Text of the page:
A Cross-Border Marketplace of Loyalties
It’s frequently observed that Darfur’s conflict has “spilled over” into Chad and Central African Republic. It is probably more accurate to say that Darfur has become part of a regional nexus of conflict that includes these two countries, characterized by a political pattern in which both local elites (tribal chiefs, militia commanders, small-town political leaders) and followers (especially armed young men) have contingent loyalties, constantly engaged in political bargaining with their actual and potential patrons in Khartoum, Tripoli and (more recently) N’djamena.
Marielle Debos provides an interesting insight into this in her recent short essay, “Porous Borders and Fluid Loyalties.” She illustrates how single individuals have multiple political allegiances through family and kin links, how military entrepreneurs (both leaders and followers) are motivated by financial payoff, and how combatants cycle between different conflict zones. In short, we have a cross-border political game akin to a political marketplace in which loyalties are auctioned to the highest bidder.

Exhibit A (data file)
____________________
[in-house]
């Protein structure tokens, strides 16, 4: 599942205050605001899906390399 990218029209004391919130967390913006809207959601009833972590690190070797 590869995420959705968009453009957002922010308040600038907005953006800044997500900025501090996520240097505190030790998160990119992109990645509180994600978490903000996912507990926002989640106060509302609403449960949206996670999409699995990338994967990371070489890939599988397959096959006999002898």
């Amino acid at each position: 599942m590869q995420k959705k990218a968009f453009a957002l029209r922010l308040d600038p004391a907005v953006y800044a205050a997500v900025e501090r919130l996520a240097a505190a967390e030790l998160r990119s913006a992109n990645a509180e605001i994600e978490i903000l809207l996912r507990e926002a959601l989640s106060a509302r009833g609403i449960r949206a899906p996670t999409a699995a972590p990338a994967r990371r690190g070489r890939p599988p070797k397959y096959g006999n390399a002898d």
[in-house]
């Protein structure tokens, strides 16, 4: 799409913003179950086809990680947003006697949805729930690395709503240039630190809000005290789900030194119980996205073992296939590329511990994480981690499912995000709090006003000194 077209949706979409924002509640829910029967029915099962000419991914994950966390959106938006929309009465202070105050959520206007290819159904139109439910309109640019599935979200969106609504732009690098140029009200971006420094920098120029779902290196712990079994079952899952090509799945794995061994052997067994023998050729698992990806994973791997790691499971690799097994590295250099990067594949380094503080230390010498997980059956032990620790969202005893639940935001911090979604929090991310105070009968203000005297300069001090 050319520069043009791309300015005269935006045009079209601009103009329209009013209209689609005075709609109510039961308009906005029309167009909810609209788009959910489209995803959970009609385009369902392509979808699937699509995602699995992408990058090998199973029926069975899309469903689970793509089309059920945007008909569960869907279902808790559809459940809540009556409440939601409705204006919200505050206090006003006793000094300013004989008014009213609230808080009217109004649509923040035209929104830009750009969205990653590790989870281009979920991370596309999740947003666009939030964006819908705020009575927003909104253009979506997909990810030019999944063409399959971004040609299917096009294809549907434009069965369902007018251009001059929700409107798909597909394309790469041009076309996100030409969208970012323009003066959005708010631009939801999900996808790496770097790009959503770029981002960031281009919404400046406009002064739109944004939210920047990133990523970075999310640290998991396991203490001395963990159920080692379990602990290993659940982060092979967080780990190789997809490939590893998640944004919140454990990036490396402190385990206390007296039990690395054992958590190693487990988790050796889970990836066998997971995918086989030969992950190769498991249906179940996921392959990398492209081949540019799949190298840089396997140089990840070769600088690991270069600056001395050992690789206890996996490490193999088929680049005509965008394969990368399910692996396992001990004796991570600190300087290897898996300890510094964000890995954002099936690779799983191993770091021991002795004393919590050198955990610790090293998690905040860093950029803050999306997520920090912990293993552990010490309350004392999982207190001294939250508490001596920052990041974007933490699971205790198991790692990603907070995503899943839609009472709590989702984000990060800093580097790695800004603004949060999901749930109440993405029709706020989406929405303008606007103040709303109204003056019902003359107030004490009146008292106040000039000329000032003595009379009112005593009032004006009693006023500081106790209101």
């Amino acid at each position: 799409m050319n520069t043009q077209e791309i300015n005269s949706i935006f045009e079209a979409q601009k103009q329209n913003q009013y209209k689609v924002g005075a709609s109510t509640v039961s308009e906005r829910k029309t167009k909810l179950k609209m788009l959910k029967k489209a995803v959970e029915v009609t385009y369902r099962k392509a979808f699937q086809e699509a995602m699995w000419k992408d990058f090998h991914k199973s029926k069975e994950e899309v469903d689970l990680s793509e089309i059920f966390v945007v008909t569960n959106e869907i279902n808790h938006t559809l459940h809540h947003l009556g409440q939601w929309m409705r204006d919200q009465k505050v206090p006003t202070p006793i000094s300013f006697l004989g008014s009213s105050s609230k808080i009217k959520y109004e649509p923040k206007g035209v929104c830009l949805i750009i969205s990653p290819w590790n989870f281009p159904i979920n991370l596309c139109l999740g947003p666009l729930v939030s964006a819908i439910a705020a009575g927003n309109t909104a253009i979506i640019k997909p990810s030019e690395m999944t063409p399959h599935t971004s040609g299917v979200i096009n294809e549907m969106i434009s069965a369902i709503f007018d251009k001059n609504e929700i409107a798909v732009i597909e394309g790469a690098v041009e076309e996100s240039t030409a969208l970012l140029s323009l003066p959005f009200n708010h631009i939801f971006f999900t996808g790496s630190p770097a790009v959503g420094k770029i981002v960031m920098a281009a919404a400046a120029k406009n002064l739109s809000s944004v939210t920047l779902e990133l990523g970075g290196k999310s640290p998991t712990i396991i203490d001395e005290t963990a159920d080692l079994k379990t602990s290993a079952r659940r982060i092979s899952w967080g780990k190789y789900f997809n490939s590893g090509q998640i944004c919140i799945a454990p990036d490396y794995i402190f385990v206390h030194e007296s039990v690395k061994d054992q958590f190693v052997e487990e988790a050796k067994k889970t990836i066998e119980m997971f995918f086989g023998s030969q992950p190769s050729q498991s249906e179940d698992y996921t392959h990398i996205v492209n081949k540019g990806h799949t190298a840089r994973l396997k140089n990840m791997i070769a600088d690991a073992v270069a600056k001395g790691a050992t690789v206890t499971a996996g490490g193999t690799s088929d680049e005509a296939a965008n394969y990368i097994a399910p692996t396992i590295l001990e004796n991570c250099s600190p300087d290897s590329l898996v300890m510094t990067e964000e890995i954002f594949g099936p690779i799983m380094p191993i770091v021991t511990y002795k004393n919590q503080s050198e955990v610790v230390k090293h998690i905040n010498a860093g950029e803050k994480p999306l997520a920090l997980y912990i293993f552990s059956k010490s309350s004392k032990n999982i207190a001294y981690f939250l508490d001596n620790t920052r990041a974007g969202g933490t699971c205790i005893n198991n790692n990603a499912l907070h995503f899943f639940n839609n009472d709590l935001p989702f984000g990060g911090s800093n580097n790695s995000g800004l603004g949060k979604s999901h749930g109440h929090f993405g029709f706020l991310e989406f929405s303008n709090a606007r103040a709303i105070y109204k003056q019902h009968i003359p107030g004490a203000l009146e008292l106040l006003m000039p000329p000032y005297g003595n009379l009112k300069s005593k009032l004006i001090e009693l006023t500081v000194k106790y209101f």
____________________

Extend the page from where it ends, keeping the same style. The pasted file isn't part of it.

Debos argues for an integrated regional approach to stopping this cycle of violence. Programs such as demobilization, disarmament and reintegration need to be designed in a compatible manner across the whole region, which of course also extends into Congo. We also need to attend to the buyers of loyalty who bid up the price and make it attractive for these young men and their leaders to stake their claims by using violence.
In passing, I should note that even the music of violence seems to be susceptible to a market logic. Stephanie McCrummen’s article in the Washington Post entitled “Songs of Hope for Sudan” included a description of the Hakkama, the women praise singers who incite their menfolk to go into battle. Singer and songwriter Abazar Hamid is encourage them to sing for peace instead. He laments, “The main obstacle to reforming the Hakama singers is money. As the Hakama leader, Fatima Osman Ahmed, told him: ‘Many people can pay for war — nobody pays for peace.'”